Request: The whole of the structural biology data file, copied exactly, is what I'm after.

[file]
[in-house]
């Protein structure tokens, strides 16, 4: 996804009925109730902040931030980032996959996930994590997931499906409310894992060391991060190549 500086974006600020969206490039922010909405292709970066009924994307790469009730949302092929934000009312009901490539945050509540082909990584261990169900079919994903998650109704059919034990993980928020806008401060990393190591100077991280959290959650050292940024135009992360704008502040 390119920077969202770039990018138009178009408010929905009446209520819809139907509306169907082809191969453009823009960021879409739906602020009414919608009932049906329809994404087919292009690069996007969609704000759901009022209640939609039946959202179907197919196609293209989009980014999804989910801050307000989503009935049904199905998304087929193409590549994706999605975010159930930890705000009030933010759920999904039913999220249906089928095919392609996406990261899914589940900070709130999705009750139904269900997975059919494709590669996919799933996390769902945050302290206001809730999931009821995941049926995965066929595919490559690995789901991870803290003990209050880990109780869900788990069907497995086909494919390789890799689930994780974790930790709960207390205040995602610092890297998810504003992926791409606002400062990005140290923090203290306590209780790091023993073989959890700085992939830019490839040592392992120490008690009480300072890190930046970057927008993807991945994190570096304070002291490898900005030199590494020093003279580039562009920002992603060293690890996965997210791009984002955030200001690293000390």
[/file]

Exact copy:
[in-house]
């Protein structure tokens, strides 16, 4: 996804009925109730902040931030980032996959996930994590997931499906409310894992060391991060190549 500086974006600020969206490039922010909405292709970066009924994307790469009730949302092929934000009312009901490539945050509540082909990584261990169900079919994903998650109704059919034990993980928020806008401060990393190591100077991280959290959650050292940024135009992360704008502040 390119920077969202770039990018138009178009408010929905009446209520819809139907509306169907082809191969453009823009960021879409739906602020009414919608009932049906329809994404087919292009690069996007969609704000759901009022209640939609039946959202179907197919196609293209989009980014999804989910801050307000989503009935049904199905998304087929193409590549994706999605975010159930930890705000009030933010759920999904039913999220249906089928095919392609996406990261899914589940900070709130999705009750139904269900997975059919494709590669996919799933996390769902945050302290206001809730999931009821995941049926995965066929595919490559690995789901991870803290003990209050880990109780869900788990069907497995086909494919390789890799689930994780974790930790709960207390205040995602610092890297998810504003992926791409606002400062990005140290923090203290306590209780790091023993073989959890700085992939830019490839040592392992120490008690009480300072890190930046970057927008993807991945994190570096304070002291490898900005030199590494020093003279580039562009920002992603060293690890996965997210791009984002955030200001690293000390």